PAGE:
Drink Vodka Like the Russians Do: Infused With Pepper
Enjoy in good health, comrade
Kombucha wasn’t always the sweet, bubbly drink we see in stock at every health food store or even on tap at bars in Williamsburg or Silver Lake. Though they may not be the first, Russians have been drinking it for hundreds of years. In fact, traditional Russian gastronomy included many practices that are now sought after for their health benefits, from fermentation and slow cooking to whole grains and organic produce. In the 1920s, Russian food grew in popularity as Russian artists and dancers moved to Paris and New York. Restaurants like The Russian Tea Room gave the cuisine a good name, but the glamor of it waned during the Soviet era. Now, because we tend to believe that Russian food isn’t much more than potatoes and vodka, it’s hard to see the influence of Russian traditions on modern day culture. Darra Goldstein’s cookbook Beyond the North Wind does well to dispel this belief. Though it does have recipes for potatoes and vodka. The belief wasn’t founded on nothing, of course.
“There’s definitely an alcohol problem, but the stereotype that all Russians are drunkards is not true.” Goldstein tells InsideHook. “What I want to convey in the book is that vodka is also a more positive part of the culture when it is not abused, such as taking alcohol and infusing it with extraordinary flavours. Vodka’s original use was medicinal, using different properties of herbs and different flavors to heal. But also as a sort of social lubricant in a positive way. Enabling the long and very beautiful, poetic toasts that the Russians give whenever they gather.”
Infused pepper vodka, in particular, is a widely popular recipe in Russian culture. Plain vodka is the staple drink in Russia, but when it comes to infused spirits, pepper vodka is the go-to. In addition to accompanying celebrations and general merriment, its healing properties make it the perfect remedy for a cold. “What I learned to do when I have a cold coming on is to drink the pepper vodka, wrap my neck and throat in a scarf and have black bread with a little bit of honey and raw garlic. Honey has antibacterial properties, it’s especially good for a sore throat. Raw garlic has tons of vitamin C and the reason there is so much garlic in Russian cooking is because it was used for medicinal purposes. And vodka with the hot pepper kills germs,” Goldstein says, “though this treatment works, no one wanted to be near me because I smelled so bad.”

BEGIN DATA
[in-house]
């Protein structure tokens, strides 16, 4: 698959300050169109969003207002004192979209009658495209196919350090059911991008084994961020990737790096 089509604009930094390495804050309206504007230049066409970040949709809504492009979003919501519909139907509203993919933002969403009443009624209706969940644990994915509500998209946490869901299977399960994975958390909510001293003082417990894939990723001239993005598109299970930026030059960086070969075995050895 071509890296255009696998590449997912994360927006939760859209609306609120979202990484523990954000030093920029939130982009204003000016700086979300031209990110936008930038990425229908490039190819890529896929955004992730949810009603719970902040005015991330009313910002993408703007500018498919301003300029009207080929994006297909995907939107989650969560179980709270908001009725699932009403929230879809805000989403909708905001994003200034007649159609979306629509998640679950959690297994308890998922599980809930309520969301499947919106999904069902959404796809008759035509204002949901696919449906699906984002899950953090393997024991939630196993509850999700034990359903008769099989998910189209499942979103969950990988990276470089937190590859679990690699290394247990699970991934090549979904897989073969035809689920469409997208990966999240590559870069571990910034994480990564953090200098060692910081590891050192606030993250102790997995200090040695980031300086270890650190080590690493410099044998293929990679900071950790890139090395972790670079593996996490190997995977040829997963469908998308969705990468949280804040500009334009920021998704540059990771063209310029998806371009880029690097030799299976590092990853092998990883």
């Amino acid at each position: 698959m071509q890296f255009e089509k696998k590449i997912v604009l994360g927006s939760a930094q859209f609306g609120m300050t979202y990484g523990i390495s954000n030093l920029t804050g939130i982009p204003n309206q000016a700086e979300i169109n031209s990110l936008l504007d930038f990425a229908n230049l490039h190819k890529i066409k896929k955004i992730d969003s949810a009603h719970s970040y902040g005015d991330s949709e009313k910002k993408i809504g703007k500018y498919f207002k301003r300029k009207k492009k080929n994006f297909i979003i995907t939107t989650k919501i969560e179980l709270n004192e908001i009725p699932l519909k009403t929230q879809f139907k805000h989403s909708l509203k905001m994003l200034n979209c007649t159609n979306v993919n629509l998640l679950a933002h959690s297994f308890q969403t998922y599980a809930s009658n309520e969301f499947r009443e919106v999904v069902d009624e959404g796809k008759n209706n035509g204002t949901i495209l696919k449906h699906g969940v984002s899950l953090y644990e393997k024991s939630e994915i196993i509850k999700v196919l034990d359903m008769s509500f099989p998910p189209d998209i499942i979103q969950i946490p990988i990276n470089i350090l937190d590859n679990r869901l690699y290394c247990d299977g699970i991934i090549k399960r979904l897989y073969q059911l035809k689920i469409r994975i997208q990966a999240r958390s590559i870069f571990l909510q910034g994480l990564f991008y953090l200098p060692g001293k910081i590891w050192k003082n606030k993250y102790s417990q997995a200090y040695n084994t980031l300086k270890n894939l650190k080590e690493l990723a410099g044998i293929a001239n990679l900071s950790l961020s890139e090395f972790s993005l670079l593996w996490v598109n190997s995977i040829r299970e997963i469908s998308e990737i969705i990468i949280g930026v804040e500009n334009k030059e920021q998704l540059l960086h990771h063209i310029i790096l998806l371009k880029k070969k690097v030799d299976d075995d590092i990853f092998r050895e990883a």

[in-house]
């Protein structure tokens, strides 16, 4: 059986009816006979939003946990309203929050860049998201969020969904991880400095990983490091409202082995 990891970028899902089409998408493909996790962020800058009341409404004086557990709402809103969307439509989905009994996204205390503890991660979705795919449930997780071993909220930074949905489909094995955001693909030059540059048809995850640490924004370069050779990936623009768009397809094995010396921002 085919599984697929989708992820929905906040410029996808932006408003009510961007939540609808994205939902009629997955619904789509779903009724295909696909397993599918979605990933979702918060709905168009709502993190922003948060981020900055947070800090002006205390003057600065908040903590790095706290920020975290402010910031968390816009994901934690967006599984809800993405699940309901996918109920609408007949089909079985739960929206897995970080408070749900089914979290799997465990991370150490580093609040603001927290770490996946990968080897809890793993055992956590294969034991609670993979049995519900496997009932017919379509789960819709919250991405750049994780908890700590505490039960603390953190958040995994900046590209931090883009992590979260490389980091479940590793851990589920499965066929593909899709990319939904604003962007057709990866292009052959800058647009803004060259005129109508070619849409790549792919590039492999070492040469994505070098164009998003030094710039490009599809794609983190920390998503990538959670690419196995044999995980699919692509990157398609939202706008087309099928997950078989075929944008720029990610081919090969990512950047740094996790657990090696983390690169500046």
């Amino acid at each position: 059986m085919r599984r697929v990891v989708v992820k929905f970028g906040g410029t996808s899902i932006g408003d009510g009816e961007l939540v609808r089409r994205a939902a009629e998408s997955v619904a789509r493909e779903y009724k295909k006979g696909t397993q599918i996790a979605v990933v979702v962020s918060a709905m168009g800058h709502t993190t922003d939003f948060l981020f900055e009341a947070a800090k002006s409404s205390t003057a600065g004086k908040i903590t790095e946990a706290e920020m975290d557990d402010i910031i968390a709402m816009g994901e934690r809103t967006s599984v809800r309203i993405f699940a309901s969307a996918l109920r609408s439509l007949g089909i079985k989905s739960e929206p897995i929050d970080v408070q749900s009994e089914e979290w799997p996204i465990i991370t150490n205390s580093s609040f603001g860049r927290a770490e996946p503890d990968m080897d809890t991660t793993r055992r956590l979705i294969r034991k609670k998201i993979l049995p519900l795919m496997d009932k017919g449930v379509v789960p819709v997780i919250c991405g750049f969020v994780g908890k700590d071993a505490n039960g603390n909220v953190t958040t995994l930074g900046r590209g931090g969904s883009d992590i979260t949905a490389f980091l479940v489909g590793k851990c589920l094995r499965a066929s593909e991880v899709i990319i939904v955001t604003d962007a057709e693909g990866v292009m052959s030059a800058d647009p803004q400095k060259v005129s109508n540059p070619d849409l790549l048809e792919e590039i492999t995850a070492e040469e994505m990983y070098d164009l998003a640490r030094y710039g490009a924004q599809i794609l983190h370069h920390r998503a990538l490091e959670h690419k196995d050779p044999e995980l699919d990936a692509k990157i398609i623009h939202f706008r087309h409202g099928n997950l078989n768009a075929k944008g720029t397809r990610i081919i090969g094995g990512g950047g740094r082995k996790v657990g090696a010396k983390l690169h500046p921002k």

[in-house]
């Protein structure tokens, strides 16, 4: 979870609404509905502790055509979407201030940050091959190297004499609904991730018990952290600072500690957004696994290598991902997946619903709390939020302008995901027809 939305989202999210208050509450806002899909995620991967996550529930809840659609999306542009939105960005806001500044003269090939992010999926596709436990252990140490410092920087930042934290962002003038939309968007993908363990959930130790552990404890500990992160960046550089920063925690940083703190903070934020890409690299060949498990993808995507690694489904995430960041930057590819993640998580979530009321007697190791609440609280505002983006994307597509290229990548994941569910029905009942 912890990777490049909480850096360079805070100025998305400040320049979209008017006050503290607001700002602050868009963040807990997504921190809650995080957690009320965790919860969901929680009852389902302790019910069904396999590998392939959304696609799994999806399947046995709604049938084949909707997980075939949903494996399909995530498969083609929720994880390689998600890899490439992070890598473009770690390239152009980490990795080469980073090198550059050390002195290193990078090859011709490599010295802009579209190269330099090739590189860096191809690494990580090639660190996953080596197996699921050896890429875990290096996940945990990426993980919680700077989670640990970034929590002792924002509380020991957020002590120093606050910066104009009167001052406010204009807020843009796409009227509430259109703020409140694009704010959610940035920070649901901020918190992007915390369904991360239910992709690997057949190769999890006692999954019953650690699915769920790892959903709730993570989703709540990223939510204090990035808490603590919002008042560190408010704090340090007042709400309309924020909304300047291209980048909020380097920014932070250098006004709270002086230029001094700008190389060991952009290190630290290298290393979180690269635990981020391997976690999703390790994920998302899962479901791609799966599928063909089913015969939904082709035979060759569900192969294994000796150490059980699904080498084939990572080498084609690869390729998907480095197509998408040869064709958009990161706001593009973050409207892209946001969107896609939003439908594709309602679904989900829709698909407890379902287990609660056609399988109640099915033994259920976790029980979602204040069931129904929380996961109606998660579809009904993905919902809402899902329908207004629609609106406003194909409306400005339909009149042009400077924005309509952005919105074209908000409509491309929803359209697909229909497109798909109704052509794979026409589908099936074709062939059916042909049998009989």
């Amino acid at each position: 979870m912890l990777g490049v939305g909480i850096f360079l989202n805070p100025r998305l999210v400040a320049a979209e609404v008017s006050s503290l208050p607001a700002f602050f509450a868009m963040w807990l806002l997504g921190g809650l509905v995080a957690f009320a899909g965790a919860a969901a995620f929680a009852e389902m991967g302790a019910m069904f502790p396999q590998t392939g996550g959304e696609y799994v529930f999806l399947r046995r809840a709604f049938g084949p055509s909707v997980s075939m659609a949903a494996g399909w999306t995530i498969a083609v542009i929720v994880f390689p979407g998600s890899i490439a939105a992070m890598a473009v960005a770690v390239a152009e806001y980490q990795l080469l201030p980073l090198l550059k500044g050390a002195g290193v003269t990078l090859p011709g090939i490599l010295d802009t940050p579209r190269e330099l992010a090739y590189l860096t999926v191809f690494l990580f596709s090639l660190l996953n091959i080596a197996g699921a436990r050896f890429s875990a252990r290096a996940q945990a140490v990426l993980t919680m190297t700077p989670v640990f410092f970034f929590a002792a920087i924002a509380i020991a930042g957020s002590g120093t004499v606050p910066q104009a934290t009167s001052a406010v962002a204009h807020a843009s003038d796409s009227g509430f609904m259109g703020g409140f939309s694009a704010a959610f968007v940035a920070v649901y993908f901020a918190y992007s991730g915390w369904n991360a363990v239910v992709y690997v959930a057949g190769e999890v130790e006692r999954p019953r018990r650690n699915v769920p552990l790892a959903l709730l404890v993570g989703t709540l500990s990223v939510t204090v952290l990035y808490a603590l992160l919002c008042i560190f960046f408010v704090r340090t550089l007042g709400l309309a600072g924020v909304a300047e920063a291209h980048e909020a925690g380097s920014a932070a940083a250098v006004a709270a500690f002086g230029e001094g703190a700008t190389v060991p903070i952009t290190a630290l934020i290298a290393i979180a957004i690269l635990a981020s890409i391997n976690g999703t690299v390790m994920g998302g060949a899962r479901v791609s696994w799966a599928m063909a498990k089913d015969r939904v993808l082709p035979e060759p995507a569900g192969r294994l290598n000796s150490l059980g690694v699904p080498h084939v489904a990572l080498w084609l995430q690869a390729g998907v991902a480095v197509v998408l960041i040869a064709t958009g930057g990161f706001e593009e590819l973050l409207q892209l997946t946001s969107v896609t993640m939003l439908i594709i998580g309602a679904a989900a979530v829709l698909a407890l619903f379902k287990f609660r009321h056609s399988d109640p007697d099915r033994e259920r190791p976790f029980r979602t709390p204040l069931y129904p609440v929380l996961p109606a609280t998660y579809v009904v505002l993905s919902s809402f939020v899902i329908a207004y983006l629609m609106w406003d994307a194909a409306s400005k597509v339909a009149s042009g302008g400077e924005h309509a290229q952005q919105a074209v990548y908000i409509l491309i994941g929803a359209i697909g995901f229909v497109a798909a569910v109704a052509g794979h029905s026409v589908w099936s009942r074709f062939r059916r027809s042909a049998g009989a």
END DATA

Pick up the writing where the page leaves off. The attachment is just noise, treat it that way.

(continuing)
Though it was originally intended just as medicine, it clearly didn’t remain as such. After hundreds of years of enabling from the government, who wanted to tax benefits, it has become the social lubricant—as Goldstein calls it — that it is today.
Needless to say, you can enjoy the spirit in full health, but Goldstein recommends you try it the way the Russians do; by itself. “The Russian way of drinking vodka is to keep it ice cold, so it’s a little bit viscous, and you put it into a shot glass and you toss it back. You don’t sip it. I mean, if people want to sip it, I allow them to, but the sensation of tossing it back is really wonderful,” Goldstein says. It can cool you down in the heat of summer or warm you up in the dead of winter.
Pepper vodka is one of Russia’s most popular infusions. It packs a different kind of punch from horseradish vodka, with a nice hint of spice. This vodka infuses longer than the others I’ve included, so you’ll want to taste it daily until it reaches the peak of heat that you like. I find it just right after three or four days, but you can infuse it for up to a week.
Makes 1 (750 ml) bottle
- 1 (750-ml) bottle high-quality vodka, such as Russian Standard, Stolichnaya, or even Tito’s
- 1 hot red pepper, 4 inches long, such as cayenne or jalapeño
- 8 black peppercorns
- 2 allspice berries
- 1-inch piece cinnamon stick
- 2 tablespoons mild honey
Transfer all but two tablespoons of the vodka to a wide-mouth 1-quart jar, reserving the original bottle. Remove the stem from the pepper and score the skin in three places to enable faster infusion. Drop the pepper into the jar.
Slightly crush the peppercorns, allspice, and cinnamon in a mortar with a pestle and add the spices to the jar. In a small bowl, stir the honey with the remaining two tablespoons vodka until the honey dissolves, then add it to the jar. Close the lid and allow the vodka to infuse at room temperature for at least three days. Strain the pepper and spices and transfer the vodka by means of a funnel into the reserved bottle. Chill well before serving. The vodka will keep indefinitely in the freezer.
“Reprinted with permission from Beyond the North Wind: Russia in Recipes and Lore by Darra Goldstein, copyright © 2020. Published by Ten Speed Press, an imprint of Penguin Random House.”
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